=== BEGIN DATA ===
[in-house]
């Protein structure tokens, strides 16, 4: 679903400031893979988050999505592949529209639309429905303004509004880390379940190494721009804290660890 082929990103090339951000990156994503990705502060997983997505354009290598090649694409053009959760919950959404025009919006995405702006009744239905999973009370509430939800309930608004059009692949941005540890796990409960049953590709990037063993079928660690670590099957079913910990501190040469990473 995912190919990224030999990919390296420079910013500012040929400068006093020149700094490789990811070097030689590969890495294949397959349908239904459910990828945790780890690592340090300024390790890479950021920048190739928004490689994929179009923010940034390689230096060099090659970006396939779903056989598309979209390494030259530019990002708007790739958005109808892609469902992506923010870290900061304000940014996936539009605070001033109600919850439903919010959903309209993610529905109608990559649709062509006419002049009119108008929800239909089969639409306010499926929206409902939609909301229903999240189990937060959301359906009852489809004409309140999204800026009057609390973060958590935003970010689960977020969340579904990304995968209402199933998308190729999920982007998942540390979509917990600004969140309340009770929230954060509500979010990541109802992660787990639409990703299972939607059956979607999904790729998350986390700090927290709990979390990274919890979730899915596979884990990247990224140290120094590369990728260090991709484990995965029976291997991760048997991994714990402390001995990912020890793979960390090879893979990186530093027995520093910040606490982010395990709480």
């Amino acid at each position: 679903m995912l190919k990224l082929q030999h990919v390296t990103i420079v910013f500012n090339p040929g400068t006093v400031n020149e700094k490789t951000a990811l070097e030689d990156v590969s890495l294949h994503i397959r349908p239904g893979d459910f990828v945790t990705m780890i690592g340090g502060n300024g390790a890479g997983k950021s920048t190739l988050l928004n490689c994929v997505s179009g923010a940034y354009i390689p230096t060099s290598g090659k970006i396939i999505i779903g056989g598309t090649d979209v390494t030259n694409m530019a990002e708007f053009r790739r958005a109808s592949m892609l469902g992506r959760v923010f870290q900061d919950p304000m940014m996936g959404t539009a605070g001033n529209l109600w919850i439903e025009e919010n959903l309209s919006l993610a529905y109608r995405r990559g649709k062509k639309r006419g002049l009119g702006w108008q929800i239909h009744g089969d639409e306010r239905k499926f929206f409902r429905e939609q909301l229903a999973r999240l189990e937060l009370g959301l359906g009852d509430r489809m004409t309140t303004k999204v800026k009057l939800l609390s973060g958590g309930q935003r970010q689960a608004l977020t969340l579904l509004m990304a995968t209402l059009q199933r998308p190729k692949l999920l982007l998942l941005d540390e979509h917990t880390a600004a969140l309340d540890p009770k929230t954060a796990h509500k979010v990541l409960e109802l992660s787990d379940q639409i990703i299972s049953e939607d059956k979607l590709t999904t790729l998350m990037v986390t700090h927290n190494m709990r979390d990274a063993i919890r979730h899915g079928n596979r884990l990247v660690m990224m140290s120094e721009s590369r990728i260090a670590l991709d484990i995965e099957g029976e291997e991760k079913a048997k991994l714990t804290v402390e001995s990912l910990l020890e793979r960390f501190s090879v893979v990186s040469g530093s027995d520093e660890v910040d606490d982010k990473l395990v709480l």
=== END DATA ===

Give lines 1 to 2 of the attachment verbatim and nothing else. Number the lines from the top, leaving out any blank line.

[in-house]
């Protein structure tokens, strides 16, 4: 679903400031893979988050999505592949529209639309429905303004509004880390379940190494721009804290660890 082929990103090339951000990156994503990705502060997983997505354009290598090649694409053009959760919950959404025009919006995405702006009744239905999973009370509430939800309930608004059009692949941005540890796990409960049953590709990037063993079928660690670590099957079913910990501190040469990473 995912190919990224030999990919390296420079910013500012040929400068006093020149700094490789990811070097030689590969890495294949397959349908239904459910990828945790780890690592340090300024390790890479950021920048190739928004490689994929179009923010940034390689230096060099090659970006396939779903056989598309979209390494030259530019990002708007790739958005109808892609469902992506923010870290900061304000940014996936539009605070001033109600919850439903919010959903309209993610529905109608990559649709062509006419002049009119108008929800239909089969639409306010499926929206409902939609909301229903999240189990937060959301359906009852489809004409309140999204800026009057609390973060958590935003970010689960977020969340579904990304995968209402199933998308190729999920982007998942540390979509917990600004969140309340009770929230954060509500979010990541109802992660787990639409990703299972939607059956979607999904790729998350986390700090927290709990979390990274919890979730899915596979884990990247990224140290120094590369990728260090991709484990995965029976291997991760048997991994714990402390001995990912020890793979960390090879893979990186530093027995520093910040606490982010395990709480």